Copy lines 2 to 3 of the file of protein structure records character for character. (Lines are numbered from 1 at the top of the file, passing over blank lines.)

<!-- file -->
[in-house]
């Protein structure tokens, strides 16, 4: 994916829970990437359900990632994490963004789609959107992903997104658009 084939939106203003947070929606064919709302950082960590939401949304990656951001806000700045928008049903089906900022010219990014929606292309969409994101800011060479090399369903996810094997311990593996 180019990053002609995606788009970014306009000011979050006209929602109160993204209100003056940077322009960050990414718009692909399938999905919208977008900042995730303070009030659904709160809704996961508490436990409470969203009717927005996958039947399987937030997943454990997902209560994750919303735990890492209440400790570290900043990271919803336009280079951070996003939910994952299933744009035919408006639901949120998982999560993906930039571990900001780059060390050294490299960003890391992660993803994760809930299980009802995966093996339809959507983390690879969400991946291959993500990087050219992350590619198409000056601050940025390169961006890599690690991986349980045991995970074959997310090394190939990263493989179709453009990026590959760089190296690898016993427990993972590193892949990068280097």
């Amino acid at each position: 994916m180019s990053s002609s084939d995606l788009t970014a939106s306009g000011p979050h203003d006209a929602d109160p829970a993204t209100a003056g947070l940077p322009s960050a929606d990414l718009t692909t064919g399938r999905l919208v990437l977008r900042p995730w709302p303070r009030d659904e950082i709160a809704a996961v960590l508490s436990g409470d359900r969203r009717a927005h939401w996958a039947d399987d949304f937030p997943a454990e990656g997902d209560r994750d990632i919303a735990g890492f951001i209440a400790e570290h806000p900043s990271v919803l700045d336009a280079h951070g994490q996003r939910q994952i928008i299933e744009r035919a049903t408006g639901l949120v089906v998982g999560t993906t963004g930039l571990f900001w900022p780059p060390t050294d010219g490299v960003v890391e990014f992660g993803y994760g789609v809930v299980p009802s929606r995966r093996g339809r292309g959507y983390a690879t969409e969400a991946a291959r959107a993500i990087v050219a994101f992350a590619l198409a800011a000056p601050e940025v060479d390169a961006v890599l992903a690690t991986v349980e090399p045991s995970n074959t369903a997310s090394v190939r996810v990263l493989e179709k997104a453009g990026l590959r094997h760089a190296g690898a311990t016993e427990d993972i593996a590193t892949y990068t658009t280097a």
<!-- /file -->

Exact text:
């Protein structure tokens, strides 16, 4: 994916829970990437359900990632994490963004789609959107992903997104658009 084939939106203003947070929606064919709302950082960590939401949304990656951001806000700045928008049903089906900022010219990014929606292309969409994101800011060479090399369903996810094997311990593996 180019990053002609995606788009970014306009000011979050006209929602109160993204209100003056940077322009960050990414718009692909399938999905919208977008900042995730303070009030659904709160809704996961508490436990409470969203009717927005996958039947399987937030997943454990997902209560994750919303735990890492209440400790570290900043990271919803336009280079951070996003939910994952299933744009035919408006639901949120998982999560993906930039571990900001780059060390050294490299960003890391992660993803994760809930299980009802995966093996339809959507983390690879969400991946291959993500990087050219992350590619198409000056601050940025390169961006890599690690991986349980045991995970074959997310090394190939990263493989179709453009990026590959760089190296690898016993427990993972590193892949990068280097």
């Amino acid at each position: 994916m180019s990053s002609s084939d995606l788009t970014a939106s306009g000011p979050h203003d006209a929602d109160p829970a993204t209100a003056g947070l940077p322009s960050a929606d990414l718009t692909t064919g399938r999905l919208v990437l977008r900042p995730w709302p303070r009030d659904e950082i709160a809704a996961v960590l508490s436990g409470d359900r969203r009717a927005h939401w996958a039947d399987d949304f937030p997943a454990e990656g997902d209560r994750d990632i919303a735990g890492f951001i209440a400790e570290h806000p900043s990271v919803l700045d336009a280079h951070g994490q996003r939910q994952i928008i299933e744009r035919a049903t408006g639901l949120v089906v998982g999560t993906t963004g930039l571990f900001w900022p780059p060390t050294d010219g490299v960003v890391e990014f992660g993803y994760g789609v809930v299980p009802s929606r995966r093996g339809r292309g959507y983390a690879t969409e969400a991946a291959r959107a993500i990087v050219a994101f992350a590619l198409a800011a000056p601050e940025v060479d390169a961006v890599l992903a690690t991986v349980e090399p045991s995970n074959t369903a997310s090394v190939r996810v990263l493989e179709k997104a453009g990026l590959r094997h760089a190296g690898a311990t016993e427990d993972i593996a590193t892949y990068t658009t280097a």